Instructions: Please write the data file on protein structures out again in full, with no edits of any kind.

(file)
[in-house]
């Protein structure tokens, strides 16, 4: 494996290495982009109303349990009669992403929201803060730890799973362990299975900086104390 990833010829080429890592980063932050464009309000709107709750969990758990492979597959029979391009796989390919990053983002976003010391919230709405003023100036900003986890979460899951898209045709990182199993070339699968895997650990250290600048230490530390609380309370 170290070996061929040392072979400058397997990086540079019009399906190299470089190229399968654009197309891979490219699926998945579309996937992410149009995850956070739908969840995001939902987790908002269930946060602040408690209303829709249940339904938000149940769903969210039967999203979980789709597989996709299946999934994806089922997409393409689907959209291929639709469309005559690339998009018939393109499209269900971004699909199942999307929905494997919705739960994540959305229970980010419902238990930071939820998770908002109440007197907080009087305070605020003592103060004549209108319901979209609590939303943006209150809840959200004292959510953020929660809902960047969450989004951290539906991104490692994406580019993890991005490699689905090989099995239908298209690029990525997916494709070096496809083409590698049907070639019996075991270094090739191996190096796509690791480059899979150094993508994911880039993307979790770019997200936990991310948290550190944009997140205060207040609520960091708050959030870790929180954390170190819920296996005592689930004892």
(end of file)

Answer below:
[in-house]
């Protein structure tokens, strides 16, 4: 494996290495982009109303349990009669992403929201803060730890799973362990299975900086104390 990833010829080429890592980063932050464009309000709107709750969990758990492979597959029979391009796989390919990053983002976003010391919230709405003023100036900003986890979460899951898209045709990182199993070339699968895997650990250290600048230490530390609380309370 170290070996061929040392072979400058397997990086540079019009399906190299470089190229399968654009197309891979490219699926998945579309996937992410149009995850956070739908969840995001939902987790908002269930946060602040408690209303829709249940339904938000149940769903969210039967999203979980789709597989996709299946999934994806089922997409393409689907959209291929639709469309005559690339998009018939393109499209269900971004699909199942999307929905494997919705739960994540959305229970980010419902238990930071939820998770908002109440007197907080009087305070605020003592103060004549209108319901979209609590939303943006209150809840959200004292959510953020929660809902960047969450989004951290539906991104490692994406580019993890991005490699689905090989099995239908298209690029990525997916494709070096496809083409590698049907070639019996075991270094090739191996190096796509690791480059899979150094993508994911880039993307979790770019997200936990991310948290550190944009997140205060207040609520960091708050959030870790929180954390170190819920296996005592689930004892």